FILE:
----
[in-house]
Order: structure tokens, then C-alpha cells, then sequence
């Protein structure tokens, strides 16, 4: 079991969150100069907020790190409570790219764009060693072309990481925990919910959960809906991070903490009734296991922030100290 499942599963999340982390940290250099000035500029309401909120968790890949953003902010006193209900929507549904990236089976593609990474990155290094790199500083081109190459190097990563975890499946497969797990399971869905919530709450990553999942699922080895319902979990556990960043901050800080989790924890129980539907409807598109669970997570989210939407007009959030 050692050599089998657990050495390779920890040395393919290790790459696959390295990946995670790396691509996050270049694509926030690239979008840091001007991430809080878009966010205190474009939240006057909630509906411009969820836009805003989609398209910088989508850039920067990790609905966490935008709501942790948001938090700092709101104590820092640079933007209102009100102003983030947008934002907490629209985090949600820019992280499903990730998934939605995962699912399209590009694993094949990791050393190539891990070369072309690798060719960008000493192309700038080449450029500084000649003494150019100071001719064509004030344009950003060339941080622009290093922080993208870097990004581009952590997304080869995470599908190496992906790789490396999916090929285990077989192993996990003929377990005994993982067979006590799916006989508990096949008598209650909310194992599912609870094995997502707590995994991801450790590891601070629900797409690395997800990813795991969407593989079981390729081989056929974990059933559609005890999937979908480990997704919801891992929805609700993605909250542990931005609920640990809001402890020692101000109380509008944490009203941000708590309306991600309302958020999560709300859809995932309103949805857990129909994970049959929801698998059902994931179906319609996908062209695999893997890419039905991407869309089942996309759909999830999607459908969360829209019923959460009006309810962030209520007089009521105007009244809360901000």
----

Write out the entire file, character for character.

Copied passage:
[in-house]
Order: structure tokens, then C-alpha cells, then sequence
């Protein structure tokens, strides 16, 4: 079991969150100069907020790190409570790219764009060693072309990481925990919910959960809906991070903490009734296991922030100290 499942599963999340982390940290250099000035500029309401909120968790890949953003902010006193209900929507549904990236089976593609990474990155290094790199500083081109190459190097990563975890499946497969797990399971869905919530709450990553999942699922080895319902979990556990960043901050800080989790924890129980539907409807598109669970997570989210939407007009959030 050692050599089998657990050495390779920890040395393919290790790459696959390295990946995670790396691509996050270049694509926030690239979008840091001007991430809080878009966010205190474009939240006057909630509906411009969820836009805003989609398209910088989508850039920067990790609905966490935008709501942790948001938090700092709101104590820092640079933007209102009100102003983030947008934002907490629209985090949600820019992280499903990730998934939605995962699912399209590009694993094949990791050393190539891990070369072309690798060719960008000493192309700038080449450029500084000649003494150019100071001719064509004030344009950003060339941080622009290093922080993208870097990004581009952590997304080869995470599908190496992906790789490396999916090929285990077989192993996990003929377990005994993982067979006590799916006989508990096949008598209650909310194992599912609870094995997502707590995994991801450790590891601070629900797409690395997800990813795991969407593989079981390729081989056929974990059933559609005890999937979908480990997704919801891992929805609700993605909250542990931005609920640990809001402890020692101000109380509008944490009203941000708590309306991600309302958020999560709300859809995932309103949805857990129909994970049959929801698998059902994931179906319609996908062209695999893997890419039905991407869309089942996309759909999830999607459908969360829209019923959460009006309810962030209520007089009521105007009244809360901000």